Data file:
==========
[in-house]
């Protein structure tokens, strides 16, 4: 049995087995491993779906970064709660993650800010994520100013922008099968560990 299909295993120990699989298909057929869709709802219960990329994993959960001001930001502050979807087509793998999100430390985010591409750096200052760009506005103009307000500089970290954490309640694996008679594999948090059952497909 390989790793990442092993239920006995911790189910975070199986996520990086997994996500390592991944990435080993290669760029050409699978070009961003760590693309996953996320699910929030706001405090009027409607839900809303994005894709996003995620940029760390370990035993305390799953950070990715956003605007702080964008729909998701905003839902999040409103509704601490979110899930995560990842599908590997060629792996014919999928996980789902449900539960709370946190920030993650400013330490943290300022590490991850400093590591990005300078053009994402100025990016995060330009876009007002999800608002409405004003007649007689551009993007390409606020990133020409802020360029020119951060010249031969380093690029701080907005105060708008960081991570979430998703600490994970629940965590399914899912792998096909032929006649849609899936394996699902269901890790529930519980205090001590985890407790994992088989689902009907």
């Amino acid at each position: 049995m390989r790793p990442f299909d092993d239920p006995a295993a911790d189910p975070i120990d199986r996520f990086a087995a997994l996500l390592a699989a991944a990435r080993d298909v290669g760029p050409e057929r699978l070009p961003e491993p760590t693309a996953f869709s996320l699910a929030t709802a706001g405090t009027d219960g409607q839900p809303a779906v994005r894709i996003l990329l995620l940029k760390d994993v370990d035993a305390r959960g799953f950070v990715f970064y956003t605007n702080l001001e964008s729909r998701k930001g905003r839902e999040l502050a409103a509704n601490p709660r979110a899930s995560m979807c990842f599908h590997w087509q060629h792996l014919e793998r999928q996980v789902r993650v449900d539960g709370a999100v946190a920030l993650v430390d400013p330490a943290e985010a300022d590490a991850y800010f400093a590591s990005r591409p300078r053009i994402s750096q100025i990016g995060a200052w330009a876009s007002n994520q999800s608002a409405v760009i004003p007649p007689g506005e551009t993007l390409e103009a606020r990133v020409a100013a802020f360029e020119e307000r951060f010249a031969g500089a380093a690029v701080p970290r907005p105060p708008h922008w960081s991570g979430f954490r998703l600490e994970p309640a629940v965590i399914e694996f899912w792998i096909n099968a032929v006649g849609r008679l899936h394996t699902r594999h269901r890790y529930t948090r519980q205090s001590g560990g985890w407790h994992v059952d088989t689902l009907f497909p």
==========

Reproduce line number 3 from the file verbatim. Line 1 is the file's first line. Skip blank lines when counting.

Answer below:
């Amino acid at each position: 049995m390989r790793p990442f299909d092993d239920p006995a295993a911790d189910p975070i120990d199986r996520f990086a087995a997994l996500l390592a699989a991944a990435r080993d298909v290669g760029p050409e057929r699978l070009p961003e491993p760590t693309a996953f869709s996320l699910a929030t709802a706001g405090t009027d219960g409607q839900p809303a779906v994005r894709i996003l990329l995620l940029k760390d994993v370990d035993a305390r959960g799953f950070v990715f970064y956003t605007n702080l001001e964008s729909r998701k930001g905003r839902e999040l502050a409103a509704n601490p709660r979110a899930s995560m979807c990842f599908h590997w087509q060629h792996l014919e793998r999928q996980v789902r993650v449900d539960g709370a999100v946190a920030l993650v430390d400013p330490a943290e985010a300022d590490a991850y800010f400093a590591s990005r591409p300078r053009i994402s750096q100025i990016g995060a200052w330009a876009s007002n994520q999800s608002a409405v760009i004003p007649p007689g506005e551009t993007l390409e103009a606020r990133v020409a100013a802020f360029e020119e307000r951060f010249a031969g500089a380093a690029v701080p970290r907005p105060p708008h922008w960081s991570g979430f954490r998703l600490e994970p309640a629940v965590i399914e694996f899912w792998i096909n099968a032929v006649g849609r008679l899936h394996t699902r594999h269901r890790y529930t948090r519980q205090s001590g560990g985890w407790h994992v059952d088989t689902l009907f497909p």